'I have never seen anything like it' - villagers spot rare exotic bird in a village near Banbury

The mohican feathered creature, which breeds in Africa, Asia and some parts of Europe, is thought to have been blown off course during its spring migration

By Helen Dubber
Friday, 22nd May 2020, 1:11 pm
Updated Friday, 22nd May 2020, 1:12 pm
A hoopoe bird made itself at home far from its native habitat in Twyford.
A hoopoe bird made itself at home far from its native habitat in Twyford.

A hoopoe bird made itself at home far from its native habitat in a small village near Banbury for two days.

The mohican feathered creature, which breeds in Africa, Asia and some parts of Europe, is thought to have been blown off course during its spring migration and ended up in Twyford.

A resident from Rawlins Close first discovered the bird when she was on her way home from work on Monday afternoon and found it walking across her front lawn.

“I had never seen anything like it before and at first I had no idea what it was,” she said.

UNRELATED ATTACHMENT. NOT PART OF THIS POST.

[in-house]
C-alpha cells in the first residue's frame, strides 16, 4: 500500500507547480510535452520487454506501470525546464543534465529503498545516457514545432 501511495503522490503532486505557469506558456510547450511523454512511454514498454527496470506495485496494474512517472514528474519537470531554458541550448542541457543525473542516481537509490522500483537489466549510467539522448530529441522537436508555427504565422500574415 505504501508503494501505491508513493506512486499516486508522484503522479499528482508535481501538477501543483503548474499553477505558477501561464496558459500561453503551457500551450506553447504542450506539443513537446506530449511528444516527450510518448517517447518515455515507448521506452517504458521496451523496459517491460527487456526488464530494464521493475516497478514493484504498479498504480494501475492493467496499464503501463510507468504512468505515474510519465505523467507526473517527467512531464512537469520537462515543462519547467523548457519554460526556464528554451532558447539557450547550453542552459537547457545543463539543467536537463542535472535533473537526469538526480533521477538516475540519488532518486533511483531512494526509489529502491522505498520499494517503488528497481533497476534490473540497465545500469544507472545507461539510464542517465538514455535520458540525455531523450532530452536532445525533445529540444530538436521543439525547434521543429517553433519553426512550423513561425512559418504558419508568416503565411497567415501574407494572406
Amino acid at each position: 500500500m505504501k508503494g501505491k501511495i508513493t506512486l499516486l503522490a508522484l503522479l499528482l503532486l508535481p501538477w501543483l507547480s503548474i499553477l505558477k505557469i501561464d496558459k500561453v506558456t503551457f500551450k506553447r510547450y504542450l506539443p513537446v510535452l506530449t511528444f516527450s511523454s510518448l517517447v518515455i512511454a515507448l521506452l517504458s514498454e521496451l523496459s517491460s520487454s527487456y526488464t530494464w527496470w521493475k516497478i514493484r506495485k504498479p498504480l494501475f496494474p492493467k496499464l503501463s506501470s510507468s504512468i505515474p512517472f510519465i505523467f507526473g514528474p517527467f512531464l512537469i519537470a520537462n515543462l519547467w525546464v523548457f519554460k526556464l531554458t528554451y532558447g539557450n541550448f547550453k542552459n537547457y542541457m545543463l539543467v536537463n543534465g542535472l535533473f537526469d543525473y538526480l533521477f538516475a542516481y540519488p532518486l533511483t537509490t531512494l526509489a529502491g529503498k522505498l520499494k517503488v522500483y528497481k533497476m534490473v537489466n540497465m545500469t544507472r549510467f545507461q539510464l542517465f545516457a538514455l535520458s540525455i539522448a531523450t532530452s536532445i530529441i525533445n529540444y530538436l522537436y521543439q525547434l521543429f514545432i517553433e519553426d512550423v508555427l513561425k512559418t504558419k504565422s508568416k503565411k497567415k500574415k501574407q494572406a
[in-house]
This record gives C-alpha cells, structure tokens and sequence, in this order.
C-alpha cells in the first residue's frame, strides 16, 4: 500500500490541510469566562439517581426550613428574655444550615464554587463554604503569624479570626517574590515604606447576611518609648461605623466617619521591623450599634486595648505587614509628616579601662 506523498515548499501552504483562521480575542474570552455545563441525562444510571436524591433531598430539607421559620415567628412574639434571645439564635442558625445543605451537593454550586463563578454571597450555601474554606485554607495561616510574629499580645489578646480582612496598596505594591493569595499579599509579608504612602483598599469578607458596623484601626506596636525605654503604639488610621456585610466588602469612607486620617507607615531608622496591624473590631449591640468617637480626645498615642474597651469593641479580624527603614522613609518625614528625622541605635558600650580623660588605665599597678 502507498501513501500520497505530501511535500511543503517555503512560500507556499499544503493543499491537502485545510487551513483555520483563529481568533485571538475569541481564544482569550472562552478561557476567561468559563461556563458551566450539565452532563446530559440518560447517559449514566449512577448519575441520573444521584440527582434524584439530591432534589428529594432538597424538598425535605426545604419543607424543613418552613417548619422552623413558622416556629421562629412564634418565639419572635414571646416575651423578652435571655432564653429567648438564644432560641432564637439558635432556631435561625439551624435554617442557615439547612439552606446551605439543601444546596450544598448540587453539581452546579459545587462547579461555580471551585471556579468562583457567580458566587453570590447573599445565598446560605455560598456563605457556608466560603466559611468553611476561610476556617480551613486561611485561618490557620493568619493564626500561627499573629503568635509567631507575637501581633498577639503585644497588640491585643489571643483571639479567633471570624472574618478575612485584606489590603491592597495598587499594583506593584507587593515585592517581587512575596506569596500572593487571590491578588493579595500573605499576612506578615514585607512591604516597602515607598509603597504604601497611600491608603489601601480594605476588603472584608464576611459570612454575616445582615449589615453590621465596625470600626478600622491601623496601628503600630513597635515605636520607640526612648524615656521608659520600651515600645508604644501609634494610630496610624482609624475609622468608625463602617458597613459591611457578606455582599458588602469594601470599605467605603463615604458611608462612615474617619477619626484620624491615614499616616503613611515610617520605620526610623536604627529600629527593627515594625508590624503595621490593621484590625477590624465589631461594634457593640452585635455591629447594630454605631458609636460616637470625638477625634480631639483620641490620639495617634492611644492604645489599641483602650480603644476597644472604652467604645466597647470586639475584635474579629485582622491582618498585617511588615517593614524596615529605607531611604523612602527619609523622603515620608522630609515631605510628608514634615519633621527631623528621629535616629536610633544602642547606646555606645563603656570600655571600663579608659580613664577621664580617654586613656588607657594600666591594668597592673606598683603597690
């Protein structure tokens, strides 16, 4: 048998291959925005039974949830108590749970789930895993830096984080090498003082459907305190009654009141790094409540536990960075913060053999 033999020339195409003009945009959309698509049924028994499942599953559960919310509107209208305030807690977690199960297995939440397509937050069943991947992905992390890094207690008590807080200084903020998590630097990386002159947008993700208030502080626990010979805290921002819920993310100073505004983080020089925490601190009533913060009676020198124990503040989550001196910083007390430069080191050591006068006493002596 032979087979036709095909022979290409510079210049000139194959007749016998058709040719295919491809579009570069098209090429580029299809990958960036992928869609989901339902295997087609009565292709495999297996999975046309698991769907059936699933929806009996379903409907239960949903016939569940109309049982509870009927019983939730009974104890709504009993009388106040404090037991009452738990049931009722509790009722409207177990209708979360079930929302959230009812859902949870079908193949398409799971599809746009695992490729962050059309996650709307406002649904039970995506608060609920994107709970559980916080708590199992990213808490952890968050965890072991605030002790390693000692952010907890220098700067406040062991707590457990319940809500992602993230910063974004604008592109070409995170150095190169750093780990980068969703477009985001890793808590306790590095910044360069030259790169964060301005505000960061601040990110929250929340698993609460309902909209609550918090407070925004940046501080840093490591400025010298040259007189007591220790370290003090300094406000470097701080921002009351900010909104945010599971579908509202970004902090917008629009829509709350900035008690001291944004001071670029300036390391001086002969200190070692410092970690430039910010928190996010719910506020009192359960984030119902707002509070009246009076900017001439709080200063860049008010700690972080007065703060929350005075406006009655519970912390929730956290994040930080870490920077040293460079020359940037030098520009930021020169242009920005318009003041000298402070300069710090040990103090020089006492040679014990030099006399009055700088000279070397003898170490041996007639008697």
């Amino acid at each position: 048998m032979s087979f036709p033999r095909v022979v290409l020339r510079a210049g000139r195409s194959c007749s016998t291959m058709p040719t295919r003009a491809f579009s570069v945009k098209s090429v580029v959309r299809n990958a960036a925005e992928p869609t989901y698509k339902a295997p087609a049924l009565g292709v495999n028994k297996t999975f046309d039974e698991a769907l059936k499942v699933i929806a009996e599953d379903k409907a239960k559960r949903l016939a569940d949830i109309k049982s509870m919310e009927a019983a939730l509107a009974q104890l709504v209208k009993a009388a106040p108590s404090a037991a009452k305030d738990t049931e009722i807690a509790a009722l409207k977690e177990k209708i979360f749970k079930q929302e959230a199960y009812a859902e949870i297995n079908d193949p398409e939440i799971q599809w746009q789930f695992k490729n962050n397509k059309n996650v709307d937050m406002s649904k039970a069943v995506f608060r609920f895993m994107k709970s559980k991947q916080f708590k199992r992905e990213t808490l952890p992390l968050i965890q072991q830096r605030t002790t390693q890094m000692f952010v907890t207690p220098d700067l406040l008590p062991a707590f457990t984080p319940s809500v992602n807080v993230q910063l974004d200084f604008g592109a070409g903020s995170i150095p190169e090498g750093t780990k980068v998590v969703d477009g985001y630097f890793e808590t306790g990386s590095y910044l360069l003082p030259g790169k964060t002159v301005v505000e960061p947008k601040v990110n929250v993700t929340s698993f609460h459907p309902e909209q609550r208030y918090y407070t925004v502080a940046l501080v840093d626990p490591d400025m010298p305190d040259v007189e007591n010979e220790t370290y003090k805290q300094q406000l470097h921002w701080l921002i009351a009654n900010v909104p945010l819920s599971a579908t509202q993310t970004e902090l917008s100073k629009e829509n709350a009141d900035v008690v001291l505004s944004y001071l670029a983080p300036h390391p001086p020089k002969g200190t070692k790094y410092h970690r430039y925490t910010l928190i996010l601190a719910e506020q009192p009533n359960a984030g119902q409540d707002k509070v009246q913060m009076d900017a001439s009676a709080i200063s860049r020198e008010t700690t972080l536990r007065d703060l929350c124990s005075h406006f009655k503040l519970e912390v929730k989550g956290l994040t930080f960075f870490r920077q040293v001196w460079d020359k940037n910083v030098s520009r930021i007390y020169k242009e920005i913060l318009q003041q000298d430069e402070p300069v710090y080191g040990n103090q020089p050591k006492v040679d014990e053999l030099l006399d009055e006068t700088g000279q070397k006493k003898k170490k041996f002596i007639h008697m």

“After Googling its description, we were amazed to find that it was actually a hoopoe bird - I couldn’t believe it.”

The bird seemed to be attracted to the soft lawn which enabled it to pick out grubs from the ground to eat.

It drew the attention of several keen bird watchers who gathered with the hope of catching a glance at the exotic bird.

County recorder for the Buckinghamshire Bird Club, Mike Wallen, explained how the bird is likely to have flown too far north from Africa where it will have spent the winter.

He said: “They can either get picked up on a bit of a tail wind, causing them to overshoot, or much more likely the bird will be young and inexperienced and therefore will have flown too far.”

“The hoopoe bird shouldn’t be in the UK and won’t have planned to come here, it will have just have overflown France or wherever it was supposed to stop.

“I’ve only seen less than 10 hoopoe birds in Britain before and I’ve been birding for about 35 years so they’re pretty rare.”

The hoopoe bird, given the adopted name of “Henry” by residents of Rawlins Close, was also sighted on Walton Avenue and Berry Hill Road in Twyford.